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Does Muscle Testing Really Work?
Muscle testing is one of several diagnostic tools utilized by Applied Kinesiology. In 1964 George J. Goodheart, Jr. D.C., incorporated muscle testing into the healthcare system he developed called Applied Kinesiology. This is a system that uses a number of different methods, including patient history, lab tests and others, to determine problems and treatments for these problems. Testing the strength or weakness of a certain muscle can help a healthcare professional in this regard.
The question that many people ask is “does muscle testing work?” The answer is “yes” if the muscle testing is properly executed. However, sloppy procedures yield sloppy results. It is imperative that a practitioner using muscle testing be extremely skilled in the phrasing of questions and in determining the answers that are obtained. The right person under conditions conducive to accuracy can obtain correct data.
In 2009, Jeff Bell published a blog entitled “Does Muscle Testing Work.” In this blog, he related the experience he and his dad had in regard to muscle testing. Jeff’s dad had gone to medical school and was of the mind that everything real needed to be scientifically proven. In other words, he was a skeptic concerning muscle testing.
Jeff had done muscle testing for a number of years and reported that he had significant success in obtaining accurate results. Some of the results were verified by laboratory tests done after the muscle testing. However, because his father was still skeptical, they decided to conduct an experiment to see if muscle testing would yield accurate results.
They took ten similar paper bags and ten substances. Three of these substances were detrimental to health, such as ant poison. Two were neutral as far as health was concerned and five were known to be very beneficial supplements for his father. Equal weights of each substance were placed in a paper bag, one substance to a bag. The bags were then folded so that there was no differentiation between the bags. Then, they shuffled the bags on a table until neither knew which bag held which substance.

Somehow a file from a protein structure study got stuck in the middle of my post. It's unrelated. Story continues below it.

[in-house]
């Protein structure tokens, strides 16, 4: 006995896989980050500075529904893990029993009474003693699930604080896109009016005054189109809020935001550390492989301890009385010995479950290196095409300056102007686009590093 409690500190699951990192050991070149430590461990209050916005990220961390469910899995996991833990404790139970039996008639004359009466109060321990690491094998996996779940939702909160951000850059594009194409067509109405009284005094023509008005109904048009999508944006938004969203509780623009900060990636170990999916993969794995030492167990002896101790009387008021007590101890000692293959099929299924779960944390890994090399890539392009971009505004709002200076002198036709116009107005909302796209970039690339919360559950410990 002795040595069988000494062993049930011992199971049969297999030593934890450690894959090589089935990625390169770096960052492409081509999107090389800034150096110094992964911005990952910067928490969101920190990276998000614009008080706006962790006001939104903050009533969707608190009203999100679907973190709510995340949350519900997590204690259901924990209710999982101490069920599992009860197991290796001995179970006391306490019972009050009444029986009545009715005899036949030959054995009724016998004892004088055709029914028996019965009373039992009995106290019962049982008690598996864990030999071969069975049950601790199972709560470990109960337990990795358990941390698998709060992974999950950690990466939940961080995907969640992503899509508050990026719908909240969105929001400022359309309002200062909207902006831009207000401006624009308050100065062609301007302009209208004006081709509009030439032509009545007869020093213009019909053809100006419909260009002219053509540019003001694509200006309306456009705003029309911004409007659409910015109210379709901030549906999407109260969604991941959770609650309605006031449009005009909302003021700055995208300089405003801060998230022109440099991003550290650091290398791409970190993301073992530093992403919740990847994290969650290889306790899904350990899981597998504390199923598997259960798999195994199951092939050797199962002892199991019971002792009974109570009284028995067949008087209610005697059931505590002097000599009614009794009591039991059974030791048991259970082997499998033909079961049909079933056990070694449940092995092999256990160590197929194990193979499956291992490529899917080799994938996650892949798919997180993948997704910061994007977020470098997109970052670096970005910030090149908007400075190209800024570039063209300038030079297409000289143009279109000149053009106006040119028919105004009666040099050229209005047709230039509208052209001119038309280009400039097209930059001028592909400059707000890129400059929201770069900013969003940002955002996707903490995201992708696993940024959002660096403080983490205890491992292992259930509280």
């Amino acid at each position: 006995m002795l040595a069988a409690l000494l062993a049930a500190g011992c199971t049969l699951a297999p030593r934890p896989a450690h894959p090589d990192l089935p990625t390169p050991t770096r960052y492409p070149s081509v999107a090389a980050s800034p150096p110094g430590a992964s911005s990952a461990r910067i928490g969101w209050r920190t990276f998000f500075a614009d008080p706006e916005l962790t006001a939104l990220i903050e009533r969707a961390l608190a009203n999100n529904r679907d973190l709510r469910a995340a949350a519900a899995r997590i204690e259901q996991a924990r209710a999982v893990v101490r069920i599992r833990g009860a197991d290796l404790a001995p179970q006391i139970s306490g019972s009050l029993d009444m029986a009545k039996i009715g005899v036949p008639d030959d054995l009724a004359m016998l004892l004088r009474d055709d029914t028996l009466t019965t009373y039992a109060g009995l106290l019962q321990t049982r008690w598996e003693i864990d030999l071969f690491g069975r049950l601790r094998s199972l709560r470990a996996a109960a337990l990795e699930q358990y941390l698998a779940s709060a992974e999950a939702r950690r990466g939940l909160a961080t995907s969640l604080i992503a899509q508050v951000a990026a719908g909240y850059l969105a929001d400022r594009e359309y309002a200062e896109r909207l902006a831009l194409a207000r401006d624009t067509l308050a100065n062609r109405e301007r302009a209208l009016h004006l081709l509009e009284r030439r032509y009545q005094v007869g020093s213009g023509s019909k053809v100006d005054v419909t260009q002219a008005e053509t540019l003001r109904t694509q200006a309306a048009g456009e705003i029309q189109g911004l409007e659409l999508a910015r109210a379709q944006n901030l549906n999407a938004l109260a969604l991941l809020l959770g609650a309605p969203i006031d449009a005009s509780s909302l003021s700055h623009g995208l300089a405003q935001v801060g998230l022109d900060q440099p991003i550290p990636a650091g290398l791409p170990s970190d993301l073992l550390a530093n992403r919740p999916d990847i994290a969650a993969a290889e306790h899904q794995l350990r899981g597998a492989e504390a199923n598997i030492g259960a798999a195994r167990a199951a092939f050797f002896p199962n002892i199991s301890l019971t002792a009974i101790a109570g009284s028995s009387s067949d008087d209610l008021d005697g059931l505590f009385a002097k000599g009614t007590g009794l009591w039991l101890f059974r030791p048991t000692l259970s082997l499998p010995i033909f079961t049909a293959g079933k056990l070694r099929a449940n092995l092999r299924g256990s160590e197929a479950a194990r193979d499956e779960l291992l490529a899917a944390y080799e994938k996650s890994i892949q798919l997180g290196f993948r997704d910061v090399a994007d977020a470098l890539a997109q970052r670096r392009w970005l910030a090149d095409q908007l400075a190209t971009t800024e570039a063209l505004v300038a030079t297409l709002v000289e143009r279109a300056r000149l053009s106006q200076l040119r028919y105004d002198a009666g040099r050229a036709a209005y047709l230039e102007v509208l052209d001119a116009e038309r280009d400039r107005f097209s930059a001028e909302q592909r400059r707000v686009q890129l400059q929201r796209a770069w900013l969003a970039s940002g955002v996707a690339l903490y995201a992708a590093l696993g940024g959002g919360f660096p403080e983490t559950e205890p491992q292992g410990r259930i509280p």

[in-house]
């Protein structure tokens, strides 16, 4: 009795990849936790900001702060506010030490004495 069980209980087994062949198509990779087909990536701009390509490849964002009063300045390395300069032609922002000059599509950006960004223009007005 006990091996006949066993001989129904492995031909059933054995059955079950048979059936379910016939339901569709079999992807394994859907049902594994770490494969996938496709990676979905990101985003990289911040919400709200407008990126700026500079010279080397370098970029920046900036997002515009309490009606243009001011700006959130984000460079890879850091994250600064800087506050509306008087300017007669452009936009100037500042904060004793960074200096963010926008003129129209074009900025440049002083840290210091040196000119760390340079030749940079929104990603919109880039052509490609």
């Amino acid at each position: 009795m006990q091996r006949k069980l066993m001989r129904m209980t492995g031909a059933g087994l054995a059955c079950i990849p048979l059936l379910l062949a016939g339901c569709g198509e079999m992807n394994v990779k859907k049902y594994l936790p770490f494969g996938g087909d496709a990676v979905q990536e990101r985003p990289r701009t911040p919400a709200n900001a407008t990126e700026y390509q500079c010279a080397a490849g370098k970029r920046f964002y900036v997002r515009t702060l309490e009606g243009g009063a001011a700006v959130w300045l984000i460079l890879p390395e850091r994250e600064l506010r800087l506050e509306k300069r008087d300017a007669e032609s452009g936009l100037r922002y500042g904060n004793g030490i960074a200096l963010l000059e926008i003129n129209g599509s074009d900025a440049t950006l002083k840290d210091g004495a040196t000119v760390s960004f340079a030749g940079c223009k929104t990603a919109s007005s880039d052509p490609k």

Jeff then proceeded to hold a bag against his father’s body, and to muscle test his father’s arm to see if it tested weakly or strongly. He then marked each bag according to the result of the muscle testing. If the muscle tested strongly, a plus sign was put on the bag. If it tested weakly, a minus sign was drawn on the bag. If the muscle did not test weakly or strongly, an equal sign went on those bags.
Keep in mind, that all of this testing was done blind. Neither man knew what substance was in each bag. What is interesting is this test made a believer out of Jeff’s dad. It seems that the three detrimental substances had a minus sign on each bag, the two neutral substances had equal signs, and the five beneficial had plus signs on each of those bags. Every bag was correctly marked. Those results were obtained solely because of the muscle testing.
Can accurate results be obtained every time muscle testing is done? Testing performed by a skilled practitioner can yield accurate results. These are the results we would always like to see because of the benefits to the one being tested.
You can learn more about how to muscle test yourself in this article on Love Or Above website.
My note: I have personally used Applied Kinesiology and have found it to be accurate.
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